In still another embodiment, a representation of the entire space may be provided based on information derived from the state of one or more fire suppression shut-off valves. This provides further information to the user in tracking the alarm condition and whether the sprinkler control valves are currently enabled or disabled within the monitored space.

Exemplary embodiments of the present invention are directed to a method and apparatus for monitoring a space. A security/fire panel located at the space is associated with a plurality of sensors. A monitoring system receives real-time or substantially real-time information regarding the space from the security/fire panel over a network using a network protocol. The monitoring system includes a graphic interface to display said information as multistate outputs associated with each of the plurality of sensors.

In accordance with other embodiments, an apparatus is provided for monitoring a space. The apparatus comprises a security/fire panel located at the space. A monitoring system receives real-time or substantially real-time information regarding the space from the security/fire panel over a network. The monitoring system including a graphic interface to display information that distinguishes false alarms from actual alarms.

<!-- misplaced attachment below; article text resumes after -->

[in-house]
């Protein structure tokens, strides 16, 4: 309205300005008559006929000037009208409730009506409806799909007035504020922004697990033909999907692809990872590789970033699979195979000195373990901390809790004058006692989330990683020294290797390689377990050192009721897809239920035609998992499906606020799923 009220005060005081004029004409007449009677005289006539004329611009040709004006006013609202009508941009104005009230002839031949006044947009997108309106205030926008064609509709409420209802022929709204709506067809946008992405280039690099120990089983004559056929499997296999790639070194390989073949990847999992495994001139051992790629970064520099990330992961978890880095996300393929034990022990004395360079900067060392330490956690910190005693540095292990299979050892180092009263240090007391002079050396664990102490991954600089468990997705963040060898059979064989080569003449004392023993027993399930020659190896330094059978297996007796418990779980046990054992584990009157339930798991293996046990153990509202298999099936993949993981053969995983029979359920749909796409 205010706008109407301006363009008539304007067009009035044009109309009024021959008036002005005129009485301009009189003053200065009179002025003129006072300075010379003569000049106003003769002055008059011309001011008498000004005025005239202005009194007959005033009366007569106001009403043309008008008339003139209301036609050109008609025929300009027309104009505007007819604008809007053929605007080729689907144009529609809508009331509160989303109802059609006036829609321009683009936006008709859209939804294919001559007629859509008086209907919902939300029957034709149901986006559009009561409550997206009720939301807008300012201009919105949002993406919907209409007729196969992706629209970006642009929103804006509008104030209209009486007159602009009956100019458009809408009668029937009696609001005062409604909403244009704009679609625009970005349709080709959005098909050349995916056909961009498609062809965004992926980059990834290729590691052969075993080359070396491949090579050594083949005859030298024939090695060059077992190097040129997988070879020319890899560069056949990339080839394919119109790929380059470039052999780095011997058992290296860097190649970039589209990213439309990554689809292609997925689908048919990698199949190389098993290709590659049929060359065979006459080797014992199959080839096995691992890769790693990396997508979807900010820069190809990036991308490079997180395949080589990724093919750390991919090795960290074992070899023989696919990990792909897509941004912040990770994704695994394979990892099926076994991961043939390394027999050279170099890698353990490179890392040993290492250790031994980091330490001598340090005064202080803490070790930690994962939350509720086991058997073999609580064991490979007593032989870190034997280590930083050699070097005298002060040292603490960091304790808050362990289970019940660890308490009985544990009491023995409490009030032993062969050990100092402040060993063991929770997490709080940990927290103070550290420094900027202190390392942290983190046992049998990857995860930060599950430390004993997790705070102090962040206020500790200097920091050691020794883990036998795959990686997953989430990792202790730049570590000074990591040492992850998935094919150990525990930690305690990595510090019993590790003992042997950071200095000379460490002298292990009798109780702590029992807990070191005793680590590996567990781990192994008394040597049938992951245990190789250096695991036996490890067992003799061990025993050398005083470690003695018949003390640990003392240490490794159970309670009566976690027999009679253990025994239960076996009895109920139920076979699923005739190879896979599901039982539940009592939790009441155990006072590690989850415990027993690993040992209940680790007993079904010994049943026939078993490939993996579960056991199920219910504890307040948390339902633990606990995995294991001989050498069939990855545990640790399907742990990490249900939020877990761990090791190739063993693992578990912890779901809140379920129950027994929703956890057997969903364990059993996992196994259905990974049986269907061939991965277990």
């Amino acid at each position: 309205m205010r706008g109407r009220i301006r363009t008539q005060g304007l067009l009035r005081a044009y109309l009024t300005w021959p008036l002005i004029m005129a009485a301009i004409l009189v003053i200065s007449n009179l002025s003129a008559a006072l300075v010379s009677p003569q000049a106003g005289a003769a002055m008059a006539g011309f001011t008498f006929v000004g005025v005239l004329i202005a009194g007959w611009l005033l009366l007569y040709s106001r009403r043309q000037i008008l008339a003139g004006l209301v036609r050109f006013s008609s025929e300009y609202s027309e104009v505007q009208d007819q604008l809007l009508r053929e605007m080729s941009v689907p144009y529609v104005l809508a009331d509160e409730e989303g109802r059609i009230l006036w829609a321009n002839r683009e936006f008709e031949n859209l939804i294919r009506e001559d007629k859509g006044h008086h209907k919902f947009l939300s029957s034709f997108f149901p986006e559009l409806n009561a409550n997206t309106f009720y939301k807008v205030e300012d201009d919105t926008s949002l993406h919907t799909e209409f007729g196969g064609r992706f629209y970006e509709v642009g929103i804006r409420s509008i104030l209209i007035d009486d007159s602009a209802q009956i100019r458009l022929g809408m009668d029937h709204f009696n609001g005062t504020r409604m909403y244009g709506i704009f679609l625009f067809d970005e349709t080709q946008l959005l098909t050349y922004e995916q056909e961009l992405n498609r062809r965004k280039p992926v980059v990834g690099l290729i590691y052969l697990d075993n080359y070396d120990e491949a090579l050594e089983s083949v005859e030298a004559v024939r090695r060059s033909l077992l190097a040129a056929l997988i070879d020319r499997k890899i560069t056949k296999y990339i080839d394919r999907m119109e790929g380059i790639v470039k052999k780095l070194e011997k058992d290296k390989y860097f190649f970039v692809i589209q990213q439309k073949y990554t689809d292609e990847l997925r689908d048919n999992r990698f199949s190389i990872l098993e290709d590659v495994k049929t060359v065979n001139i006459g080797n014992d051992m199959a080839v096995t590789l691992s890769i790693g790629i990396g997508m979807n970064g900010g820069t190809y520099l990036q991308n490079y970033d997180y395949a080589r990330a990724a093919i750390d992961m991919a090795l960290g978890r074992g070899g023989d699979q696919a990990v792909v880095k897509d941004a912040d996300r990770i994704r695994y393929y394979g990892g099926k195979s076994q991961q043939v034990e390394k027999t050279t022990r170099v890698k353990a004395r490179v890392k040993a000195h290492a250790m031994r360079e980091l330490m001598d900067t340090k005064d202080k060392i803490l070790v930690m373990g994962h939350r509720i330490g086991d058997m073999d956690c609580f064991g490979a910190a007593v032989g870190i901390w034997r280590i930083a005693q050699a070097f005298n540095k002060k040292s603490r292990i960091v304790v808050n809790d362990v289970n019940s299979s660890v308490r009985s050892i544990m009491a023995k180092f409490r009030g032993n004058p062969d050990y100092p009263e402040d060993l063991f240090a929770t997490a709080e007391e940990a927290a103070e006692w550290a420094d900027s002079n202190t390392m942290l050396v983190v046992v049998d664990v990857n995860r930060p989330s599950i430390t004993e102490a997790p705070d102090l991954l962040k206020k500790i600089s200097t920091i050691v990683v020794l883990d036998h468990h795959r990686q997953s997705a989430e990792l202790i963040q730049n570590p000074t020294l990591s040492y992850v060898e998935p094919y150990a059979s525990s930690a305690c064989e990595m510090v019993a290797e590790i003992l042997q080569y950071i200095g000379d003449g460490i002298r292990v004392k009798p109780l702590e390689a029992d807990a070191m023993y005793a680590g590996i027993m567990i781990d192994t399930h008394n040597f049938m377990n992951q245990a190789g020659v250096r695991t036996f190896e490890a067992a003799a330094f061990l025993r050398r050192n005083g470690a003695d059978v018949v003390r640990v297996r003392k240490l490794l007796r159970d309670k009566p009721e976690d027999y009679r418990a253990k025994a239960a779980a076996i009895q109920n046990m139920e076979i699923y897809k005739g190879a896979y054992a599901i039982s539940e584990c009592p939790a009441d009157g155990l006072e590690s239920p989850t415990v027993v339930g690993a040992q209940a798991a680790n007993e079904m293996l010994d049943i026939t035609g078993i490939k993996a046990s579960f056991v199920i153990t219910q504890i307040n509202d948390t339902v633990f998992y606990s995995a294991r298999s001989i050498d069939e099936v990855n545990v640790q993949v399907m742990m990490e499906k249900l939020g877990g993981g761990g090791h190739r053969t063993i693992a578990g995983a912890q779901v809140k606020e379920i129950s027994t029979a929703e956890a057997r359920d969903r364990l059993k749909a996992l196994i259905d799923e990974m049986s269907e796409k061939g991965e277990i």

In other exemplary embodiments, updated information may be provided in real-time or substantially real-time regarding the status of sensors associated with point alarms in a monitored space. The graphical display of information can be provided as a hierarchical representation of network-to-site-to-point status using a plurality of tiered screen displays. The supervisory monitoring system can be configured as a central or distributed monitoring system including, but not limited to, the use of a central processor such as a base station host computer. The central processor may optionally direct information to the user, for example, via wired or wireless communication such as a cellular telephone network and/or paging service, for example, in real-time or substantially real-time. Alternate embodiments can also include security measures, such as the pseudo-randomizing of port access to a network to secure command and control communications.